Now that I have a Fitbit, I’m acutely aware of just how little ground I cover on my own two feet every day. Sitting in my car on the way to work, sitting at my desk, and sitting in meetings doesn’t do much for my step count. (They say sitting is the new smoking!)
Actually, my wife, Reneé, and I love to take walks, and we do it every chance we get, walking in parks or around our neighborhood, wearing our sturdy-soled athletic shoes and hats, sunglasses, or jackets as the weather demands.
How different things are in rural areas of the developing world, where car ownership is rare and public transportation erratic. Walking isn’t something people want to do for exercise but have to do to get around. They must walk everywhere — school, farm fields, the market, church — and do so rain or shine. I’ll never forget my first trip to rural Kenya. As our Land Cruiser tooled along on roads out in the middle of nowhere, I was amazed to see people walking, many in flimsy sandals, some toting heavy loads, midway on their multi-mile trek.
One of the most urgent reasons to walk in rural Africa, especially for women and girls, is to collect water for drinking and bathing. The average distance they must go to a water source — and not usually a clean one — is 6 kilometers, about 3.7 miles. Since it’s impossible for a woman or child to carry all the water to meet her family’s daily needs, she must repeat the trip a few times every day. See photos and read about what this is like for 5-year-old Cheru, a girl in Kenya.
Poor access to clean water is something World Vision is working with a vengeance to solve. We’ve accelerated the progress of our water work so that we’re reaching one new person every 10 seconds — with a commitment to reach everyone, everywhere we work, by 2030. Children like Cheru deserve our best efforts.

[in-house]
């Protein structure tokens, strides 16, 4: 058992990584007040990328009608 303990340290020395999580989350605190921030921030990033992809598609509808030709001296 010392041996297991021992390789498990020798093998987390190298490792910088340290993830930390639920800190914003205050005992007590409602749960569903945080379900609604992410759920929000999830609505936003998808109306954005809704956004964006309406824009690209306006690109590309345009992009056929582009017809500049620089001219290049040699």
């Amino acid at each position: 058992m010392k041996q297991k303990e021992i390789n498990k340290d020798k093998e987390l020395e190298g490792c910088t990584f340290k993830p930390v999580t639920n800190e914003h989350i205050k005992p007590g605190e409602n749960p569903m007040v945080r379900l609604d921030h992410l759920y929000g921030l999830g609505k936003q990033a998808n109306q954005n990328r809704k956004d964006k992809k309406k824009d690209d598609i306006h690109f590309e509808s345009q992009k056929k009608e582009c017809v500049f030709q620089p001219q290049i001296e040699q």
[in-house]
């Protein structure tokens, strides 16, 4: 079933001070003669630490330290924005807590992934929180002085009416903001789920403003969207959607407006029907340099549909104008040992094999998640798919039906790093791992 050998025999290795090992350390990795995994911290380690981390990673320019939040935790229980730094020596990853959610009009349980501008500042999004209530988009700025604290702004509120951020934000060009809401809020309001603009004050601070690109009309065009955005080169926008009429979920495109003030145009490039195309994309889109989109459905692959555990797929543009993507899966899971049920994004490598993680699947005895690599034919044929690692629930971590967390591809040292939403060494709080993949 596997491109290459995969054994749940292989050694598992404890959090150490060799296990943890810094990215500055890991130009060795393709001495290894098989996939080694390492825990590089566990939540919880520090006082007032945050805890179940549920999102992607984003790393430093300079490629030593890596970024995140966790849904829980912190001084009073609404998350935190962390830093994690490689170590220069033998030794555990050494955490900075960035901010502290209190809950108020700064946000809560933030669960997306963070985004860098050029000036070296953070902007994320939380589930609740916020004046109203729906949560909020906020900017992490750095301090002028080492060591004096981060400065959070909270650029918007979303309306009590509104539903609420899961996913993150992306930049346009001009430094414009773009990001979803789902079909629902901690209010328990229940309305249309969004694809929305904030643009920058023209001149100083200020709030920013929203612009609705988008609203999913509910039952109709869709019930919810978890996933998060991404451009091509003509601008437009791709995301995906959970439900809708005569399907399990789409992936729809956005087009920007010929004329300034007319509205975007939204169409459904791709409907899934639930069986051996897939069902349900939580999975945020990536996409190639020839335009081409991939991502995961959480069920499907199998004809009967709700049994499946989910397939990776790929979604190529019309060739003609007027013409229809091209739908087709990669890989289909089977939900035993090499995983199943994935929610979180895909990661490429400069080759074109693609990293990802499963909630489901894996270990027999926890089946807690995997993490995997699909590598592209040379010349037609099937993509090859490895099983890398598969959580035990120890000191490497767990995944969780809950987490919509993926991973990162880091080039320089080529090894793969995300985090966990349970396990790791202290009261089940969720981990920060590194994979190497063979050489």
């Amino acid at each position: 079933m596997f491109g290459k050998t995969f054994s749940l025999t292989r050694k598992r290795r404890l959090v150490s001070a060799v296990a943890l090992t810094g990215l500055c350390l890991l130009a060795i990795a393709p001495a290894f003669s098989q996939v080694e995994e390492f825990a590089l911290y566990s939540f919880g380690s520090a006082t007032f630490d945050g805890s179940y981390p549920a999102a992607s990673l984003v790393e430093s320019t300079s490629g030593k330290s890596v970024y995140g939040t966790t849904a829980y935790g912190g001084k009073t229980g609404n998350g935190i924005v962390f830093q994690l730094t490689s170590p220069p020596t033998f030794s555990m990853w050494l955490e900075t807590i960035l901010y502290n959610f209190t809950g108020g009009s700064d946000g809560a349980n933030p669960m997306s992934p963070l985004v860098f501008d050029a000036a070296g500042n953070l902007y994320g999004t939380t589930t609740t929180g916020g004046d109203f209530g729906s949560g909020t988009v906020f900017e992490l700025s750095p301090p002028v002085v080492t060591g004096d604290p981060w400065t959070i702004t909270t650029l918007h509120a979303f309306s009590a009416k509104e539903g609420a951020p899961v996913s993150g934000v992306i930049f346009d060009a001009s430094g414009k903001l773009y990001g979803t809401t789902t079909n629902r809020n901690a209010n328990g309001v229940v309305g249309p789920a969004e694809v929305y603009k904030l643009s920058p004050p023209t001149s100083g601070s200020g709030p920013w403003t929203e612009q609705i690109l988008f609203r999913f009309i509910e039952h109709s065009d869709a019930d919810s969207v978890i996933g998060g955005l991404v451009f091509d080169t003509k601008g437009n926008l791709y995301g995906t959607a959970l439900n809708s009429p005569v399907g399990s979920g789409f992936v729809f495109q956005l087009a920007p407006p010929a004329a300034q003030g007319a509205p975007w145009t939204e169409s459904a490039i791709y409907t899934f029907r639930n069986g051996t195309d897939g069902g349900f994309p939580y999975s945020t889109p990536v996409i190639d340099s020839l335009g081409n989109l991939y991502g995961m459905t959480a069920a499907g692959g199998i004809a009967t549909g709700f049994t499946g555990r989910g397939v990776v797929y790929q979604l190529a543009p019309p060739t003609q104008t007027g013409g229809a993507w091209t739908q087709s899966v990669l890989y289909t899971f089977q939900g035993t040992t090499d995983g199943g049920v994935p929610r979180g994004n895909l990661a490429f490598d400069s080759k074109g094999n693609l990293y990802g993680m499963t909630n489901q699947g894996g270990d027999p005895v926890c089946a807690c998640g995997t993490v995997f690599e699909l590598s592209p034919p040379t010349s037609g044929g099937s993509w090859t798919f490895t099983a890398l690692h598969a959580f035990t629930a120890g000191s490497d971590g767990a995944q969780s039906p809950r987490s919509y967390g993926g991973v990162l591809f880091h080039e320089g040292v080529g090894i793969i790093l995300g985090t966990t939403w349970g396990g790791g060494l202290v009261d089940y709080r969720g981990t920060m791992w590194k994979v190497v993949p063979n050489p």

You can help by participating in our Global 6K for Water, which enables you to walk — or run, if you’re so inclined — in solidarity with those who lack clean water. But don’t worry, we don’t require that you heft a 50-pound jug of water as most African women have to.
There’s greater significance to this activity than just empathy. World Vision is providing clean water in communities where we serve for a decade or more, working closely with local leaders and families, investing in their lives, and inviting our own hearts to be transformed alongside theirs. A good metaphor for this is “walking with the poor,” and it’s our philosophy of good development.
Former World Vision vice president and Fuller Theological Seminary professor Bryant L. Myers (who actually wrote the book Walking with the Poor) called this relational approach a “kingdom tool,” a way to emulate Christ, who walked in sandals among us.
Myers wrote, “We are to come closer, to walk with those who are suffering, left out, or devalued. We are to work with the poor and excluded as they seek a better life and treatment fitting those made in the image of God.”
When you partner with World Vision, you are walking with the poor, too. Mothers, fathers, and children feel your love and support across the miles. And with that comes a sense of God’s love. Knowing they’re not alone in their struggles lightens their load.
World Vision U.S. President Rich Stearns is the author of The Hole In Our Gospel and Unfinished. Follow him at twitter.com/richstearns.